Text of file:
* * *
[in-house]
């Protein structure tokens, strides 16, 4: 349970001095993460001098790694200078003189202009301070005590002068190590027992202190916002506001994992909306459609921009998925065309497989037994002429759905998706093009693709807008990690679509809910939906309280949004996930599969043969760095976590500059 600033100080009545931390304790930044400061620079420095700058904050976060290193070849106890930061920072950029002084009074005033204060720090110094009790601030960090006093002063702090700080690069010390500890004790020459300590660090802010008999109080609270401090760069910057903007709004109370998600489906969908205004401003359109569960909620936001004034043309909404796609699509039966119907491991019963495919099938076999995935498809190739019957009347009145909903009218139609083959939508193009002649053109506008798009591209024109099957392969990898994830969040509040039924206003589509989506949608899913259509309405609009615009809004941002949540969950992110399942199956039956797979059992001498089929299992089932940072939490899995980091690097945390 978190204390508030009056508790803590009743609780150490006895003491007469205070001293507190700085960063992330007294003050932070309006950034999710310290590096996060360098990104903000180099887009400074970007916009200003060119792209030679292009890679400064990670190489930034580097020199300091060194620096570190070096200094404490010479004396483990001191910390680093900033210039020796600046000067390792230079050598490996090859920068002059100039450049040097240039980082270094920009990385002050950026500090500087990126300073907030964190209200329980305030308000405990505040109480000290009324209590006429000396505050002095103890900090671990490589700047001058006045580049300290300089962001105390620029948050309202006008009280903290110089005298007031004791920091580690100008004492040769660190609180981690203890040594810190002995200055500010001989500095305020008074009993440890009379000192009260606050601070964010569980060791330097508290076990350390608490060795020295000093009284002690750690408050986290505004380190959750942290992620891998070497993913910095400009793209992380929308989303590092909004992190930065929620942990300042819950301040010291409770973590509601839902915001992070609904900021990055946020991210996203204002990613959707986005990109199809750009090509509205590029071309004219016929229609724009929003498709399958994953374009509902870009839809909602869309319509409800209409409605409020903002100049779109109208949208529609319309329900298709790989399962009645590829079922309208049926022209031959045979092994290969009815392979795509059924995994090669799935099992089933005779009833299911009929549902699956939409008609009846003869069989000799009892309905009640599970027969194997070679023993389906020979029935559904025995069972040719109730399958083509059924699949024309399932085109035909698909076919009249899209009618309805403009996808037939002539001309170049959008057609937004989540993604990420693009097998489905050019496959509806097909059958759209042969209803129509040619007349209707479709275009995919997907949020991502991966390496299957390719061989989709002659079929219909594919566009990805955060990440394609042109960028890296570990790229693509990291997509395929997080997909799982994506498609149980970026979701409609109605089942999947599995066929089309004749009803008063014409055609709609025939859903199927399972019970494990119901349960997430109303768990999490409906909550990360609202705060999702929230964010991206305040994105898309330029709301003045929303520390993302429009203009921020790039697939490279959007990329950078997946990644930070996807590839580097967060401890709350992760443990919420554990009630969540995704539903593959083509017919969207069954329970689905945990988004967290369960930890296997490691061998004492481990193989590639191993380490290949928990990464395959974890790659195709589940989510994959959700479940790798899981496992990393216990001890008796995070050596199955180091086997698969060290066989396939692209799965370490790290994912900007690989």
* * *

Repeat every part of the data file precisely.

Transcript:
[in-house]
């Protein structure tokens, strides 16, 4: 349970001095993460001098790694200078003189202009301070005590002068190590027992202190916002506001994992909306459609921009998925065309497989037994002429759905998706093009693709807008990690679509809910939906309280949004996930599969043969760095976590500059 600033100080009545931390304790930044400061620079420095700058904050976060290193070849106890930061920072950029002084009074005033204060720090110094009790601030960090006093002063702090700080690069010390500890004790020459300590660090802010008999109080609270401090760069910057903007709004109370998600489906969908205004401003359109569960909620936001004034043309909404796609699509039966119907491991019963495919099938076999995935498809190739019957009347009145909903009218139609083959939508193009002649053109506008798009591209024109099957392969990898994830969040509040039924206003589509989506949608899913259509309405609009615009809004941002949540969950992110399942199956039956797979059992001498089929299992089932940072939490899995980091690097945390 978190204390508030009056508790803590009743609780150490006895003491007469205070001293507190700085960063992330007294003050932070309006950034999710310290590096996060360098990104903000180099887009400074970007916009200003060119792209030679292009890679400064990670190489930034580097020199300091060194620096570190070096200094404490010479004396483990001191910390680093900033210039020796600046000067390792230079050598490996090859920068002059100039450049040097240039980082270094920009990385002050950026500090500087990126300073907030964190209200329980305030308000405990505040109480000290009324209590006429000396505050002095103890900090671990490589700047001058006045580049300290300089962001105390620029948050309202006008009280903290110089005298007031004791920091580690100008004492040769660190609180981690203890040594810190002995200055500010001989500095305020008074009993440890009379000192009260606050601070964010569980060791330097508290076990350390608490060795020295000093009284002690750690408050986290505004380190959750942290992620891998070497993913910095400009793209992380929308989303590092909004992190930065929620942990300042819950301040010291409770973590509601839902915001992070609904900021990055946020991210996203204002990613959707986005990109199809750009090509509205590029071309004219016929229609724009929003498709399958994953374009509902870009839809909602869309319509409800209409409605409020903002100049779109109208949208529609319309329900298709790989399962009645590829079922309208049926022209031959045979092994290969009815392979795509059924995994090669799935099992089933005779009833299911009929549902699956939409008609009846003869069989000799009892309905009640599970027969194997070679023993389906020979029935559904025995069972040719109730399958083509059924699949024309399932085109035909698909076919009249899209009618309805403009996808037939002539001309170049959008057609937004989540993604990420693009097998489905050019496959509806097909059958759209042969209803129509040619007349209707479709275009995919997907949020991502991966390496299957390719061989989709002659079929219909594919566009990805955060990440394609042109960028890296570990790229693509990291997509395929997080997909799982994506498609149980970026979701409609109605089942999947599995066929089309004749009803008063014409055609709609025939859903199927399972019970494990119901349960997430109303768990999490409906909550990360609202705060999702929230964010991206305040994105898309330029709301003045929303520390993302429009203009921020790039697939490279959007990329950078997946990644930070996807590839580097967060401890709350992760443990919420554990009630969540995704539903593959083509017919969207069954329970689905945990988004967290369960930890296997490691061998004492481990193989590639191993380490290949928990990464395959974890790659195709589940989510994959959700479940790798899981496992990393216990001890008796995070050596199955180091086997698969060290066989396939692209799965370490790290994912900007690989």